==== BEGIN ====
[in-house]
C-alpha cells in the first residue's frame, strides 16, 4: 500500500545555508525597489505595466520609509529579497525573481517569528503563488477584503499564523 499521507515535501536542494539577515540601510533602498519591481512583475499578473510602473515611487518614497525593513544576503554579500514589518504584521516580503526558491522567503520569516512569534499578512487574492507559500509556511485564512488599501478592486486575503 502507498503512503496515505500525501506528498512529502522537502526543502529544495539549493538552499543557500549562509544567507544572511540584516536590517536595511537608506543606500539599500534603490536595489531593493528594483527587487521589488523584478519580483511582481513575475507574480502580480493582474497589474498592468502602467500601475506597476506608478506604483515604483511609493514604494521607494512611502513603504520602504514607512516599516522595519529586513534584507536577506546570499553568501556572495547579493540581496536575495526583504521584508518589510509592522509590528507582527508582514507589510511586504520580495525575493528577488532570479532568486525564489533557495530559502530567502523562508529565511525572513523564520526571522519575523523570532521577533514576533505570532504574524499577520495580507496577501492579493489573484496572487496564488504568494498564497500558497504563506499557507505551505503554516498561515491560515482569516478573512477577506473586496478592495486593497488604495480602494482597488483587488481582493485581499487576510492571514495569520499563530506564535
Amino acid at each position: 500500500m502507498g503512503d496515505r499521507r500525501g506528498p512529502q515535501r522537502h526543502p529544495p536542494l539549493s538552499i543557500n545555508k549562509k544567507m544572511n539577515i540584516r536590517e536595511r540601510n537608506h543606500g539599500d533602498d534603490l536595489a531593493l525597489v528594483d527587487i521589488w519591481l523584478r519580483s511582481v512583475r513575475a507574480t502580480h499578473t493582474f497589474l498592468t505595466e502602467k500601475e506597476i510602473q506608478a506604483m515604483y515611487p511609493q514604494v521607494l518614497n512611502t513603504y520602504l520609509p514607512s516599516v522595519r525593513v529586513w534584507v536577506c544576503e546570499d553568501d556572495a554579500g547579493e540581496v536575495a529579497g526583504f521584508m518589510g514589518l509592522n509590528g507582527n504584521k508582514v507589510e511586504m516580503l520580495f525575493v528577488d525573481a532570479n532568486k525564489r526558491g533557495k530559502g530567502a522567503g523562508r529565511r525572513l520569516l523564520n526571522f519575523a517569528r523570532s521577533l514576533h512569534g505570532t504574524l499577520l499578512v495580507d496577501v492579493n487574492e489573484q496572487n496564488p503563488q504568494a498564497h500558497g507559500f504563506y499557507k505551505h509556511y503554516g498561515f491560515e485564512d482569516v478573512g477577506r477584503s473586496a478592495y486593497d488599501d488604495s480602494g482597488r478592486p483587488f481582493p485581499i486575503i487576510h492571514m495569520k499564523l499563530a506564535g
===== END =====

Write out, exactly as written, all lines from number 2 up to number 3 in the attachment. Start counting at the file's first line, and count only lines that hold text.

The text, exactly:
C-alpha cells in the first residue's frame, strides 16, 4: 500500500545555508525597489505595466520609509529579497525573481517569528503563488477584503499564523 499521507515535501536542494539577515540601510533602498519591481512583475499578473510602473515611487518614497525593513544576503554579500514589518504584521516580503526558491522567503520569516512569534499578512487574492507559500509556511485564512488599501478592486486575503 502507498503512503496515505500525501506528498512529502522537502526543502529544495539549493538552499543557500549562509544567507544572511540584516536590517536595511537608506543606500539599500534603490536595489531593493528594483527587487521589488523584478519580483511582481513575475507574480502580480493582474497589474498592468502602467500601475506597476506608478506604483515604483511609493514604494521607494512611502513603504520602504514607512516599516522595519529586513534584507536577506546570499553568501556572495547579493540581496536575495526583504521584508518589510509592522509590528507582527508582514507589510511586504520580495525575493528577488532570479532568486525564489533557495530559502530567502523562508529565511525572513523564520526571522519575523523570532521577533514576533505570532504574524499577520495580507496577501492579493489573484496572487496564488504568494498564497500558497504563506499557507505551505503554516498561515491560515482569516478573512477577506473586496478592495486593497488604495480602494482597488483587488481582493485581499487576510492571514495569520499563530506564535
Amino acid at each position: 500500500m502507498g503512503d496515505r499521507r500525501g506528498p512529502q515535501r522537502h526543502p529544495p536542494l539549493s538552499i543557500n545555508k549562509k544567507m544572511n539577515i540584516r536590517e536595511r540601510n537608506h543606500g539599500d533602498d534603490l536595489a531593493l525597489v528594483d527587487i521589488w519591481l523584478r519580483s511582481v512583475r513575475a507574480t502580480h499578473t493582474f497589474l498592468t505595466e502602467k500601475e506597476i510602473q506608478a506604483m515604483y515611487p511609493q514604494v521607494l518614497n512611502t513603504y520602504l520609509p514607512s516599516v522595519r525593513v529586513w534584507v536577506c544576503e546570499d553568501d556572495a554579500g547579493e540581496v536575495a529579497g526583504f521584508m518589510g514589518l509592522n509590528g507582527n504584521k508582514v507589510e511586504m516580503l520580495f525575493v528577488d525573481a532570479n532568486k525564489r526558491g533557495k530559502g530567502a522567503g523562508r529565511r525572513l520569516l523564520n526571522f519575523a517569528r523570532s521577533l514576533h512569534g505570532t504574524l499577520l499578512v495580507d496577501v492579493n487574492e489573484q496572487n496564488p503563488q504568494a498564497h500558497g507559500f504563506y499557507k505551505h509556511y503554516g498561515f491560515e485564512d482569516v478573512g477577506r477584503s473586496a478592495y486593497d488599501d488604495s480602494g482597488r478592486p483587488f481582493p485581499i486575503i487576510h492571514m495569520k499564523l499563530a506564535g